OCR Interpretation


The day book. (Chicago, Ill.) 1911-1917, March 13, 1917, LAST EDITION, Image 7

Image and text provided by University of Illinois at Urbana-Champaign Library, Urbana, IL

Persistent link: http://chroniclingamerica.loc.gov/lccn/sn83045487/1917-03-13/ed-2/seq-7/

What is OCR?


Thumbnail for

against W. J. Moore, pres. American
Bond & Mortgage Co.
Ten men caught in gambling raid
on Frank Burns' saloon, 350 Madi
son. Harold Treynor Ray given divorce
from Dorothy Polk Ray, artist. She
preferred art to him.
Seventy Chicago clergymen on
way to Buffalo to see Billy Sunday.
Strike at Accurate Engineering
Co,, 14th andt Western av. More
, wages.
Victoria Quppa, 55, 1464 Indiana
av., dead, result of being run over by
Parmalee Co. wagon at 12th and
Wabash.
Hugh Murphy, 45, 115 N. Sanga
mon, found dead in bed.
FOOD HOGS GET SOAKED TWICE
BEFORE CITY COUNCIL
Two measures of tremendous im
portance to every common working
citizen they affect the price of food,
ice, coal and living commodities
were born at the meeting of the city
council yesterday.
The first asked preparation of an
enabling act to be presented to the
state legislature which would give
the city power to go Into the business
of selling the necessities of -life to
the people of the city at cost This
would break the commission gang,
the food and ice clique and the de
partment store hold on Chicago
pocketbooks.
The second was a move toward
preparation of a memorial to con
gress to ask for the regulation of in-
terstate shipments and the prices of
fodstuffs and other necessities, de-
signed to stop speculation.
W Aid.. Wm. E. Rodriguez, who fa
thered both bills, spoke for them as
the only chance to stop, the food
hogs' greed.
"Saturday's papers tell of 500
mothers meeting on the West Side
to protest against the high cost of
living," said Aid. Rodriguez. "These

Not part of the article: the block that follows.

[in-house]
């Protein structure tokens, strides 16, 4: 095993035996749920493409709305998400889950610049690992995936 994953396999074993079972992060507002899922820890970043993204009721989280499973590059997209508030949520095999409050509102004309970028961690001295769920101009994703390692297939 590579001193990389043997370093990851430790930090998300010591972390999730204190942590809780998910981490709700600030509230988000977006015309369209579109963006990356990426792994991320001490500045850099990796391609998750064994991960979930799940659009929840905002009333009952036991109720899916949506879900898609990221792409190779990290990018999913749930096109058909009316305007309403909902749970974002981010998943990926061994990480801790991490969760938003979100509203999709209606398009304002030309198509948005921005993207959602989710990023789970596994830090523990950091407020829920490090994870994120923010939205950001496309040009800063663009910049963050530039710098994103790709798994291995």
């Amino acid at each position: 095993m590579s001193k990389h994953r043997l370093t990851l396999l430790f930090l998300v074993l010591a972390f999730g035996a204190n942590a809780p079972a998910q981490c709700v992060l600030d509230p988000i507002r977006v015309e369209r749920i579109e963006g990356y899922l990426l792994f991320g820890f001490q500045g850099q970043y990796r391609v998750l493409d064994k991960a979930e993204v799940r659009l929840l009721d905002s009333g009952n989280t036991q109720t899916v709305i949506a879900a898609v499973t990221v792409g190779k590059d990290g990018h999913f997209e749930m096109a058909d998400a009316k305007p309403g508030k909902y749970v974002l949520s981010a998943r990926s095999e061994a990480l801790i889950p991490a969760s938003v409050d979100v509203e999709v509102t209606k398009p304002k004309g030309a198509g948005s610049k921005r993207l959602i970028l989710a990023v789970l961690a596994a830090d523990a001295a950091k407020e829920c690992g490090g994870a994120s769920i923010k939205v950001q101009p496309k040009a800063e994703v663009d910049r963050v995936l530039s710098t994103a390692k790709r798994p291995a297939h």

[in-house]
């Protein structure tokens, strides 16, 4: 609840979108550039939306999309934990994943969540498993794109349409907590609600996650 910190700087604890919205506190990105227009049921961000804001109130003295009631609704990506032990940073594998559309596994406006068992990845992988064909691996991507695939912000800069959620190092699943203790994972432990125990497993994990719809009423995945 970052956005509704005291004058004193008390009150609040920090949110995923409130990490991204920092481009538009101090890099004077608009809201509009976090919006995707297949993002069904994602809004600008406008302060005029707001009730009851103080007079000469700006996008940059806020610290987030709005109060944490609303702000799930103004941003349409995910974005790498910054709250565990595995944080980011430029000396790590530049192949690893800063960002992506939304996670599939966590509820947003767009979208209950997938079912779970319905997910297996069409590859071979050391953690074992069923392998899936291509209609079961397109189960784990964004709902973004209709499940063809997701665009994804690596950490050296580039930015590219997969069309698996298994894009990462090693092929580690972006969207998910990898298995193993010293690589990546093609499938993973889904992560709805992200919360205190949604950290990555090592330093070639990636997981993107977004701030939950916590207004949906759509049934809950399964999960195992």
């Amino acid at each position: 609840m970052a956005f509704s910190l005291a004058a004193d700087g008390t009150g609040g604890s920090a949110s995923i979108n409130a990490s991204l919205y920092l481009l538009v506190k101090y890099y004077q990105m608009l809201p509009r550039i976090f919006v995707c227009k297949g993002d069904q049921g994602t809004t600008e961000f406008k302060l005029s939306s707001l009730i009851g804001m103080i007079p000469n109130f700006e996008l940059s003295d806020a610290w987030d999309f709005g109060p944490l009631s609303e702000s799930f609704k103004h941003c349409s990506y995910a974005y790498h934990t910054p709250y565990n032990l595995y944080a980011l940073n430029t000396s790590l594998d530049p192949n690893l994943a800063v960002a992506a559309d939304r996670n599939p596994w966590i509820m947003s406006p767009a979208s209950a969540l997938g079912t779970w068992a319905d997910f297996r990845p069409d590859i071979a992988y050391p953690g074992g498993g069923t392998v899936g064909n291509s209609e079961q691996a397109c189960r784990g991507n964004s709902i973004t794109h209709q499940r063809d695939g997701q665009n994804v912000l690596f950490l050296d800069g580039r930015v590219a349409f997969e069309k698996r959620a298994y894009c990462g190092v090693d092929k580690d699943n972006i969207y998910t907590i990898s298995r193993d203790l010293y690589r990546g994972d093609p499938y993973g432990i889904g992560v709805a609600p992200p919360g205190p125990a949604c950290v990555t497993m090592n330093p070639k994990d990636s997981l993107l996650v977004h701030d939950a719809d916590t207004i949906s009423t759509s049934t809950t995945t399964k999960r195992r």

women declared they could noLstand ,
the press of high prices much long
er and asked this council to aid them.
"They asked in very distinct terms
for establishment of municipal food
markets, as well as coal yards and ice
houses. They want these necessi
ties of life at cost. They are tired of
being held up by commission men
and speculators.
"I am introducing an enabling act,
which, if it goes to the legislature
with our recommendation and is
passed, will allow Chicago to take a
hand in the food situation for -her cit
izens. "Another order which I wish to of
fer is a memorial to congress asking
action on the food question. It's the
best way of letting the governing
body of our country know how the
public feels.
"Chicago has right to ask power of
the legislature to go into business.
Cities of Europe did it two years ago
when war put them up against a life-and-death
struggle. This city should
be in a position to meet food specu
lators at their own game by under
selling them."
The order intended to establish
local public markets follows:
"Whereas, The present crisis con
fronting the city, caused by high
prices of all kinds of food, fuel and
kmdred commodities, is bringing dis
tress to the great masses of our peo
ple and calls for an immediate and
radical remedy; therefore be it
"Resolved, That the judiciary com
mittee is instructed to formulate an
enabling act to be presented to the
legislature which will give the city
the power to take over, purchase and
maintain the necessary plants or es
establishments for the purpose of
purchasing at the point of produc
tion or the manufacturing of any
quantity of any kind of foodstuffs
products, coal, ice, milk or any other
necessities of life, and to sell the
same to the residents of Chicago at
cost, including distribution and over
head expenses, and that, because of
the emergency, the judiciary com
frnrjftYrriirrriri rr r r rmirrrrtu 1 1 1 iiiifiniiiiiuM

xml | txt